May 07, 2018 - National Geographic Explorer
New experiences propel curiosity to exploration, and the wonder of the world surrounding us is bringing the members of our expedition party towards a more unified understanding of the interconnectedness of the world, and the respective roles we each play in this story.
The morning’s light rain gave hope there might be a weather reprieve and multiple options in the 425 square-mile Lomsdal-Visten National Park were offered to expedition members, including a series of hikes with varied degrees of challenge, as well as a zodiac cruises to explore and photograph the majesty of the fjord rising towards the darkened sky above us.
While the weather did not relent and boots were dampened, spirits were not; hiking parties enjoyed extended good light for photography and the satisfaction of a 4-mile round trip hike along a trail at a 20 to 30-degree pitch, with the party proceeding to the rhythm of good conversation, unrelenting precipitation, and increasing winds. Naturalists spotted blueberries and crowberries coming into season as well as evidence of a healthy moose population in the park.
With anchors up and boots set aside to dry, we enjoyed smooth seas to Vega Island, nestled in an archipelago of the same name. The archipelago is a World Heritage Landscape and the realm of the eider duck. On the Island, expedition members chose from several options to explore the local community’s heritage and people.
Ducks indicate that shallow tidal pools and wetlands will be found, inspiring our birders to check out some of the loaner lenses that are available on the National Geographic Explorer, and join a long hike to expand their photography skills and add to their life-lists. A variety of birds were spotted along the foot-journey including the common eider duck, shelducks, whimbrel, magpies, fieldfares, and a white tail eagle.
A different option in the afternoon saw expedition members hiking to a pasture on a peninsula local sheep call home, and relishing the joy of two-week old lambs enjoying frolic in the greening pasture. Purple saxifrage was flowering, and the pasture was experiencing “glacial rebound,” a geologic process where the land below huge ice sheets rises once the ice has melted, releasing the compression from the mass of ice once above.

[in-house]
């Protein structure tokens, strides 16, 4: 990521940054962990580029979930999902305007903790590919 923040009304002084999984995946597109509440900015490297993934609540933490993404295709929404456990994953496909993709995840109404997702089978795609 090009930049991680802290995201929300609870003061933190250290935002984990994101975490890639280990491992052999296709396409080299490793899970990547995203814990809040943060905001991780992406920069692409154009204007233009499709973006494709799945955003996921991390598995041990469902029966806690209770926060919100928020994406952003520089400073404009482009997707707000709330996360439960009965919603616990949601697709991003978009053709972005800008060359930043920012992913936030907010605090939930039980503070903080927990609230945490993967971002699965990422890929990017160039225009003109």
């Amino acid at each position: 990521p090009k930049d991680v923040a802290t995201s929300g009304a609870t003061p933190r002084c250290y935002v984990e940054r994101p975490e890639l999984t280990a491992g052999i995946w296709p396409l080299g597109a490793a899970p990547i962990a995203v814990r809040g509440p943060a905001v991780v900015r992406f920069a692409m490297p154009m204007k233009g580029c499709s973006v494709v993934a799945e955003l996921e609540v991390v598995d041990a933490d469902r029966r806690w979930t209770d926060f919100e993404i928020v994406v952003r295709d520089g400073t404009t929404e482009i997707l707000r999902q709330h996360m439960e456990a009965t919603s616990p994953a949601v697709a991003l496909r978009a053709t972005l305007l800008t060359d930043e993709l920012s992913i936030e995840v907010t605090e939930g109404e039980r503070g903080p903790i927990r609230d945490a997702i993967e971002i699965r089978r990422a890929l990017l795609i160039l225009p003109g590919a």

Other expedition members stayed closer to the village, enjoying a visit to the World Heritage Centre and E-huset, a small museum dedicated to the eider down process. Both of these sites are located in a small community of buildings of traditional Norwegian architectural design, providing visitors with a connection and sense of place through an historical lens.
To round out the experience, expedition members gained an authentic peek into the 1000-year history the islanders have gathering seaweed, drying it, and using it for insulation and economic purposes.
For early settlers, the seaweed provided a layer of insulation on the floor of small driftwood and stone shelters. Over time, these settlers learned how to use the seaweed to build nests for the coveted eider ducks, where the human presence could also help protect the ducks from natural predators. In this cooperative relationship, the residents collected up to half of the eggs for the own sustenance; and, once chicks were gone from the nest, they would collect the eider for warmth and as an income supplement. Today, approximately 3,000 coveted eider-down duvet covers are produced from the eider down from Vega Island and a few other circumpolar locations where the eider ducks are found.
In addition to the nests for the eider ducks, seaweed has an additionally recognized benefit for humans: gastronomy. With the variety of vitamin and mineral properties, seaweed serves as a delicious and healthy food option. Expedition members participated in a hands-on cooking class, where we learned about the benefits of harvesting, drying, and cooking with seaweed.
This evening the sunset is beautiful and we are pressing forward to Nordfjord and Melfjord with bouldering, hiking and zodiacs excursions just over the horizon.
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